What can we say about a dock if we examine it based on the Sentinel-2 satellite images? Can we determine how much the port was used during a period of time? Is it possible to produce a trend curve showing the change of utilization? In this post I will attempt to do exactly that …
Trend analysis with remote sensing
The whole experiment started when I was browsing some Copernicus pages and found the webpage of www.race.esa.int, where you can find great statistics based on satellite images, like how the COVID epidemic has affected the EU economy, air pollution, agriculture. One of my personal favorites is the study of steel production in Hunedoara (RO).
Hunedoara grew into a very important central of iron and steel industry during the Austro-Hungarian Monarchy, and then became one of the most important and largest iron and steel centers in Romania. Such a huge steelwork has a larger, uncovered area where larger steel blocks are placed during production, which can be clearly seen on satellite images.
Based on this satellite data, www.race.esa.int investigated how production volumes were affected by the economic downturn caused by the COVID epidemic. I really recommend the site for statistics and data driven enthusiasts!
After browsing the page above, I was wondering if I could extract data from an area in a similar way, just by analyzing the Sentinel-2 satellite images.
One of the main considerations in selecting the examined area was that change in “bodies” of at least 10 meters has to be visible, since the best spatial resolution of the satellite is 10 meters. Elements smaller than this are simply not visible.
The other aspect of selecting a study area was that the result should not be affected by changes in the environment, such as seasonal changes in vegetation.
Considering the requirements above, the larger ports of Lake Balaton (HU) seemed to be a very good choice for my study, as the ships moored there are large enough to be seen on Sentinel-2 satellite images, and the water around them changes very rarely, therefore the satellite’s NIR (near infrared) camera can give a very good contrast image.
In case of Balatonaliga the satellite image in the NIR band looks like the following:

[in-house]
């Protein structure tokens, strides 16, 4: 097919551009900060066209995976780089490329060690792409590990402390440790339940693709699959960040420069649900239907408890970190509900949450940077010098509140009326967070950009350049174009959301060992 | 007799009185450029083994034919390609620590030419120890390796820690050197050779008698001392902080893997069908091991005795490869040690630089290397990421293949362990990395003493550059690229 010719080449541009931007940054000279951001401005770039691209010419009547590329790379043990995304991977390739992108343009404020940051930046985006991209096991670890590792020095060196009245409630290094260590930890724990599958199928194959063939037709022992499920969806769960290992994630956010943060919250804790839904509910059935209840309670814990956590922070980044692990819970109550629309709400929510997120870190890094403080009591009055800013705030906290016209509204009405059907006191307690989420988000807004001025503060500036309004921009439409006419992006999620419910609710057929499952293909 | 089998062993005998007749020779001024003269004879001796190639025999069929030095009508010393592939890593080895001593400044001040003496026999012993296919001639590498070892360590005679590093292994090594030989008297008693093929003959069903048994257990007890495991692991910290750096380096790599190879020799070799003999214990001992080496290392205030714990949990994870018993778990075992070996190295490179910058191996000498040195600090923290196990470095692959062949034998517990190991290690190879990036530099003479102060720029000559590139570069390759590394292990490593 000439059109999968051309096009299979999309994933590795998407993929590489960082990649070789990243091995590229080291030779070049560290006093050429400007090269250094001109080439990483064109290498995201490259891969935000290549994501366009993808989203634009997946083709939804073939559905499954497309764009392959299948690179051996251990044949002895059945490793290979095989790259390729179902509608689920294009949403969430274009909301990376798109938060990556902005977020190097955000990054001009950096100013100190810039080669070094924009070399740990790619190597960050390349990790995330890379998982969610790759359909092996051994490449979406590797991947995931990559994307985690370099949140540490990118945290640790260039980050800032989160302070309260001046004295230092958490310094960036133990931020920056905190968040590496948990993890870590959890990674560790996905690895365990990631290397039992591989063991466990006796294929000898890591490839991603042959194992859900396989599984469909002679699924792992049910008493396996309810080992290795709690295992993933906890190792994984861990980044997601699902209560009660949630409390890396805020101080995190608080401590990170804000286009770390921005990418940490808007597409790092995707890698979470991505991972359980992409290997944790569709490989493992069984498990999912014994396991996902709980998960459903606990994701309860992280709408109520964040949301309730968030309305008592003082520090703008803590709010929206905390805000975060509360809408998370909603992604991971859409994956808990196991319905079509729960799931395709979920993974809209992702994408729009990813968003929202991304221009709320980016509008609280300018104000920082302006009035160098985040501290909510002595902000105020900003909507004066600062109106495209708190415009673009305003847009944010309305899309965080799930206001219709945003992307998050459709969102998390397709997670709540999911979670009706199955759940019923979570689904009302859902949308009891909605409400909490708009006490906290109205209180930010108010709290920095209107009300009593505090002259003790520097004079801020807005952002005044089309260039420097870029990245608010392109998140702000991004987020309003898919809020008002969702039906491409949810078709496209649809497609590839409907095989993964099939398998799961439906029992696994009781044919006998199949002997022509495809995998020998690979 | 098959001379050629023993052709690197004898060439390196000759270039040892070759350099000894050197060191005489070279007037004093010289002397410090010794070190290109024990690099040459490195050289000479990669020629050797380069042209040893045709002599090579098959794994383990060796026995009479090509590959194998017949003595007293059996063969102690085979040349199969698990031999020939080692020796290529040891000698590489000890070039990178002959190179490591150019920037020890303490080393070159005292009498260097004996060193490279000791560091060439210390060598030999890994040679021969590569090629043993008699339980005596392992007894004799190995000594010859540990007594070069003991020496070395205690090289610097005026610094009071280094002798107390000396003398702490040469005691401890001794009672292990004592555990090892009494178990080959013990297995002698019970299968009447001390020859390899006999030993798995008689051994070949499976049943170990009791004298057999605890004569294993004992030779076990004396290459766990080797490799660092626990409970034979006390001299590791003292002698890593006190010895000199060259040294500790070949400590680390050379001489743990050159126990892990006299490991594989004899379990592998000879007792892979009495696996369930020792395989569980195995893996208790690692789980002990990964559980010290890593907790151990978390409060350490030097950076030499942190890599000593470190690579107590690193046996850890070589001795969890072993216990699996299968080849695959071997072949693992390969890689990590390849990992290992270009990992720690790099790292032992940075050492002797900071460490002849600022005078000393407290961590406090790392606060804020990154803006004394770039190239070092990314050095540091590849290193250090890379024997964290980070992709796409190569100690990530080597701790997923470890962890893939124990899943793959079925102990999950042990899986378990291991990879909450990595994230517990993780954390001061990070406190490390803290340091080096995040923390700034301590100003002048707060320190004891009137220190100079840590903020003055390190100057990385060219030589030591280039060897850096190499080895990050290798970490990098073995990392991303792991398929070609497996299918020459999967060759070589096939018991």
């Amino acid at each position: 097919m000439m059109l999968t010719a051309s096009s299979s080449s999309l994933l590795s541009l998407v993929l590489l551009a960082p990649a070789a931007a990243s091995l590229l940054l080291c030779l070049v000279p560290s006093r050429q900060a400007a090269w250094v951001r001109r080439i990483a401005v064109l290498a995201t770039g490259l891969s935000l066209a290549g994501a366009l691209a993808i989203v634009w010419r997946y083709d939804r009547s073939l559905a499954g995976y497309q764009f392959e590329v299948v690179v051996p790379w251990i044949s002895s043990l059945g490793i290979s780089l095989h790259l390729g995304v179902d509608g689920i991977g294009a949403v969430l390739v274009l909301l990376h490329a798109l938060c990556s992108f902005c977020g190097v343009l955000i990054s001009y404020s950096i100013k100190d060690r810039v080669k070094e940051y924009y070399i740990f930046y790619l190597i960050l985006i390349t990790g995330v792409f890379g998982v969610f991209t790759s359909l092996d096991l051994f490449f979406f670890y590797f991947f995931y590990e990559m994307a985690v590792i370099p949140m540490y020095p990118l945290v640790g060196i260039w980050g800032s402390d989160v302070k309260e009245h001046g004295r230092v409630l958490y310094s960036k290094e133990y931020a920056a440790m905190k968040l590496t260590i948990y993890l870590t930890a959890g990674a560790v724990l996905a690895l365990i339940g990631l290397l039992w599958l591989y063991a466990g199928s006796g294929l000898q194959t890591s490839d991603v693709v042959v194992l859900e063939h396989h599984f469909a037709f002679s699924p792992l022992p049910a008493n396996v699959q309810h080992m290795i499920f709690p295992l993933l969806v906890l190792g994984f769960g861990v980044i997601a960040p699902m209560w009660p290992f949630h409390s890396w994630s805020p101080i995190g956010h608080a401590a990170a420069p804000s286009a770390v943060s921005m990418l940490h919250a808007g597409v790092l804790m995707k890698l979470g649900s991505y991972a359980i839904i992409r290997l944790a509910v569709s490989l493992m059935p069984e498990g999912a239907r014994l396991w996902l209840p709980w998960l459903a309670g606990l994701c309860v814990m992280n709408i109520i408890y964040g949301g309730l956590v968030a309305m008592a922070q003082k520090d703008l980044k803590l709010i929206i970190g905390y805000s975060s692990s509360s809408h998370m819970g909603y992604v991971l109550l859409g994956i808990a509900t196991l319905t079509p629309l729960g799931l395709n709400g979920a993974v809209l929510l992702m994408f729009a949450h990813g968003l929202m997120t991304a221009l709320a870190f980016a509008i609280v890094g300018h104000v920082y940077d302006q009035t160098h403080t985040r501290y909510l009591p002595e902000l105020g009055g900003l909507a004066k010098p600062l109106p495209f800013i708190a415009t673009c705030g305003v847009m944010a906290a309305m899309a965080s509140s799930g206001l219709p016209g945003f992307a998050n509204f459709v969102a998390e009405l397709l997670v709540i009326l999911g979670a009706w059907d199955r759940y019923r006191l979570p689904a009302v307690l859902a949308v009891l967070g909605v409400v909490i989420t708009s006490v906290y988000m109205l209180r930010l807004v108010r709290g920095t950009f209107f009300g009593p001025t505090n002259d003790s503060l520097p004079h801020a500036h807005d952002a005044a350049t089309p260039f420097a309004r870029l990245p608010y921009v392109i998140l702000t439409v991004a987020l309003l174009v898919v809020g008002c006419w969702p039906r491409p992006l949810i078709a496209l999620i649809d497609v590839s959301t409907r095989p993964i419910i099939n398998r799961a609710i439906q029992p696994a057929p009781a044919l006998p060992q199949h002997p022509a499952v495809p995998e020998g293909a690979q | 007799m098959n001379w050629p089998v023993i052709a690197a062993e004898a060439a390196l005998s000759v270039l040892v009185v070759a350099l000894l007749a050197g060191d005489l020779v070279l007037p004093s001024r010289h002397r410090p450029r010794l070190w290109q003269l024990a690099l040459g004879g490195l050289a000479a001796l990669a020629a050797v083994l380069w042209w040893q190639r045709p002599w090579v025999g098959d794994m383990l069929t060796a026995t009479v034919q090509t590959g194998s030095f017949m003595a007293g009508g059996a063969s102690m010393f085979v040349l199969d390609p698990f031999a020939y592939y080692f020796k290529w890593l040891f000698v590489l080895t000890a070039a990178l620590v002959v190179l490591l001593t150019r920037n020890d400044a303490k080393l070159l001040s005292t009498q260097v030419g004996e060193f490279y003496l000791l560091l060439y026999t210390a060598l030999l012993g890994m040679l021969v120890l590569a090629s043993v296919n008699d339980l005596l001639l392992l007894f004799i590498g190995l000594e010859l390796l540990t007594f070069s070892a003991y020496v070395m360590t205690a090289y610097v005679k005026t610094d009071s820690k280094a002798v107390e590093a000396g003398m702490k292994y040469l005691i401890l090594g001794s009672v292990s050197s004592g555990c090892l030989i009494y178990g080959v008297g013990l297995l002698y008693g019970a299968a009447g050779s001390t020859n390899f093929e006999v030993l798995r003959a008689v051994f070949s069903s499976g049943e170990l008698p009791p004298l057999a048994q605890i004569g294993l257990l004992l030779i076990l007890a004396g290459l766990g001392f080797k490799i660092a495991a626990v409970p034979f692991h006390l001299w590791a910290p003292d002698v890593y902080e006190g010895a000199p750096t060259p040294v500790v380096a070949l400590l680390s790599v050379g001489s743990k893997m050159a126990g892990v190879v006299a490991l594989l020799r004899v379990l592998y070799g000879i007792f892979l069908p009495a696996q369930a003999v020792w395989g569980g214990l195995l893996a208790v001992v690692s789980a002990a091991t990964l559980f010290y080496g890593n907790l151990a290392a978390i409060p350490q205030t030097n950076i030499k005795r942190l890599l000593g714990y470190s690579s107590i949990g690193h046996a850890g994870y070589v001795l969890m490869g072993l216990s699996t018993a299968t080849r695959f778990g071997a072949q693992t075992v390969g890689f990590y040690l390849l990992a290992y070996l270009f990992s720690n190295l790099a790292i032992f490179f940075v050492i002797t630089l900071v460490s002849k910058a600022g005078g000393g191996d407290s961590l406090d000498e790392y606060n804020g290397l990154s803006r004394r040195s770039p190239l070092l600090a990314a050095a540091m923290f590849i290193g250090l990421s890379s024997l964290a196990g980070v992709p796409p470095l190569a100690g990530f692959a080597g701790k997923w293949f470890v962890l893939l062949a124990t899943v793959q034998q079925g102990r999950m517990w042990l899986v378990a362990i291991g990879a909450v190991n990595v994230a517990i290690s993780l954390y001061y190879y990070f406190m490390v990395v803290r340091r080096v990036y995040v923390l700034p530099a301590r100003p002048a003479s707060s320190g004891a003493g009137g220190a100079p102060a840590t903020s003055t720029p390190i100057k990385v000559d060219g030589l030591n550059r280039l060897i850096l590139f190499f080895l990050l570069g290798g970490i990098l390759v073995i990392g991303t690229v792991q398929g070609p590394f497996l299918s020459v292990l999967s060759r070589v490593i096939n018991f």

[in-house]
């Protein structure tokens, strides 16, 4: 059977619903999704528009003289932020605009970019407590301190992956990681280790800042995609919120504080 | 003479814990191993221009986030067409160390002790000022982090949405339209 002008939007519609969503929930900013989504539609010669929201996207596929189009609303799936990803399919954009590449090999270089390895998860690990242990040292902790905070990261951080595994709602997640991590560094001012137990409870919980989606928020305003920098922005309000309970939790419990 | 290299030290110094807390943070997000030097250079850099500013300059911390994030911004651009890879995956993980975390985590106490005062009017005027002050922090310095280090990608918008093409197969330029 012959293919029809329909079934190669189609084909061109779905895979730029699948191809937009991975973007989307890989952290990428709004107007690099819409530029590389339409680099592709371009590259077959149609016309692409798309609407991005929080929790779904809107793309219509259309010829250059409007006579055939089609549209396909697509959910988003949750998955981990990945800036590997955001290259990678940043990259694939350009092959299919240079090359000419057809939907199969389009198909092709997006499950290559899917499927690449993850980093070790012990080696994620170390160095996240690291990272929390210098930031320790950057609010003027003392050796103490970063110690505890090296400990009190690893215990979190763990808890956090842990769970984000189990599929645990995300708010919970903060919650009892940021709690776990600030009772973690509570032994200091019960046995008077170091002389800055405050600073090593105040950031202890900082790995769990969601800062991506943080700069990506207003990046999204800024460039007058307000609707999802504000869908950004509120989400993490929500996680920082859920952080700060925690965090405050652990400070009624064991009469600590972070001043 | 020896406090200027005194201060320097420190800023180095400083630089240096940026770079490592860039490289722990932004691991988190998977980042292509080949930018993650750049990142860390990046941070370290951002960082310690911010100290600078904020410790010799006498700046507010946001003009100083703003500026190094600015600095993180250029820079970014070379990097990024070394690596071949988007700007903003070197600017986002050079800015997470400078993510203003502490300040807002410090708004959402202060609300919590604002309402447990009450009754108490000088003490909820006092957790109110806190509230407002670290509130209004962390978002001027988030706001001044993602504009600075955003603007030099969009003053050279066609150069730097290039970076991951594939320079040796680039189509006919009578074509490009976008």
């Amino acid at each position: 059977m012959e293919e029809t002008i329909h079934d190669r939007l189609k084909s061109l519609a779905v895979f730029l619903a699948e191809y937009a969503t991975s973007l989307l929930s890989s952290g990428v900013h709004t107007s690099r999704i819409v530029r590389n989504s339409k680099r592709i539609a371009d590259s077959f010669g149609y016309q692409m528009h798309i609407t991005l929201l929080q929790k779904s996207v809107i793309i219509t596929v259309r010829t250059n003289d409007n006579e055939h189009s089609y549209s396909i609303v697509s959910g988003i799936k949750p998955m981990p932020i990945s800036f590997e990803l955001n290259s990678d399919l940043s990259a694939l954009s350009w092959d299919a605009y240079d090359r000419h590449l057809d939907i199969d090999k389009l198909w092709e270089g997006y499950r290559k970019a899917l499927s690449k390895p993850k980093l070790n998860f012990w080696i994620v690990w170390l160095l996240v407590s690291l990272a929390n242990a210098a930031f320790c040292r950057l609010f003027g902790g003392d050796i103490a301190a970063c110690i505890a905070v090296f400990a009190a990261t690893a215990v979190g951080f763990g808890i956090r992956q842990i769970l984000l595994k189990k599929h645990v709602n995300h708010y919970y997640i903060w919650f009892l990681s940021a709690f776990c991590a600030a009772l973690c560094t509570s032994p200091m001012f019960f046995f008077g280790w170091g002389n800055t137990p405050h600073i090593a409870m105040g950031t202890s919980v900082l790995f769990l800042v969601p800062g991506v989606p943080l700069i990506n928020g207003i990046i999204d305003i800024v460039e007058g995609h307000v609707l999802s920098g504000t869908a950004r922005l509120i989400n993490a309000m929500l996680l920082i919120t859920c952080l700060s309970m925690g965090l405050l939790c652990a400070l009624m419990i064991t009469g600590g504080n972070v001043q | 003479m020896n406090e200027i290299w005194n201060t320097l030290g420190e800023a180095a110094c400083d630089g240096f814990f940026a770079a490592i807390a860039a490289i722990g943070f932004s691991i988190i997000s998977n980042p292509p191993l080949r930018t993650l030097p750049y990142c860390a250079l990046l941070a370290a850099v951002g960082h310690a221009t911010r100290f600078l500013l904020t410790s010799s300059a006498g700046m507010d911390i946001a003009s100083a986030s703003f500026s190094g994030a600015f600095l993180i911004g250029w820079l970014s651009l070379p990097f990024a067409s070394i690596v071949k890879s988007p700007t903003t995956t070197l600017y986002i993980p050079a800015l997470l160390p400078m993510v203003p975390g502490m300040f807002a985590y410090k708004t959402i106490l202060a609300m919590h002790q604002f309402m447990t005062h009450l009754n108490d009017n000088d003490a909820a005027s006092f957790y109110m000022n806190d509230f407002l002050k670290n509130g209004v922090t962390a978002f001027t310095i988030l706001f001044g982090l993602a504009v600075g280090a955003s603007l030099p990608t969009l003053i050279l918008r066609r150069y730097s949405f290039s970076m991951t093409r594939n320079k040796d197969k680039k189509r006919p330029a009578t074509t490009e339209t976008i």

Examining the satellite images made from the beginning of 2020, the utilization of the port of Balatonaliga has noticeably changed, since there is a period where the piers are barely visible, but in summer their lines are noticeably stronger due to the ships moored there. Comparing the images from March and August, the difference is clearly visible in the interactive comparison box below.
Data processing model
Anyone who has come this far by reading my post, has probalby already guessed that I will try to produce a trend curve for the utilization of the docks of Balatonaliga based on the Sentinel-2 satellite images.
But how will the images become trend curves? The following infographics are intended to show you exaclty this.
In Step 1, I downloaded all satellite images from 2020 which contain the dock of Balatonaliga. To do this, I used the QGIS SCP plugin, which downloads data from the Copernicus Open Access Hub. In Step 2, I created the shapefile of the examined area in QGIS, basically the Region Of Interest, also known as ROI. In Step 3, I cut out the ROI area from all satellite imagery with the shapefile, since the rest of the images are worthless and slows down the processing. I used Python and OpenCV for this and for the following operations as well. In Step 4, I converted the grayscale images to two-color, black-and-white images with thresholding. This means that a pixel can have either 0 (black) or 255 (white) value and nothing in between. With this, I actually produced images where the pier and moored boats are represented by white pixels, while the water is represented by blacks. In Step 5, I counted the white pixels in each image and loaded the date of the images. In Steps 6 and 7, I converted the white pixel values to percentages with some tedious mathematical operations, where 0% indicates the lowest utilization of the year (least white pixels) and 100% the highest (most white pixels). In Step 8, I drew the percentage values for the given dates, which is basically the raw data set. As you can clearly see in the chart below, the resulting curve is relatively “noisy”. Fortunately, this can be smoothed out quite well by applying a simple moving average (SMA) to the data points, but to do this I had to fill in the days without data with values. In Step 9 resampling must be performed on the data set and then the percentage values of the empty days must be filled using interpolation. At last, in Step 10, all that is left is to draw the 15-day moving average.
Based on the trend curve, utilization of the dock peaked in May, right at the beginning of the sailing season and then declined slightly in the summer months, presumably due to ever-changing traffic.
However, it is also important to mention that the trend curve above can be influenced by many factors, thereforeit is really only suitable for signaling trends.
The parameters that may affect the results of the data processing model above are the following:
- proper definition of test area
- atmospheric conditions, cloud cover, lighting
- spatial resolution of satellite images
- frequency of data
- thresholding method, limit value selection
- correct selection of the moving average sampling window
Similarities with other docks
Now let’s see how the trend curve looks like for other docks:
For each of the above docks, it is clear that port utilization will peak at some point in May, possibly in early June.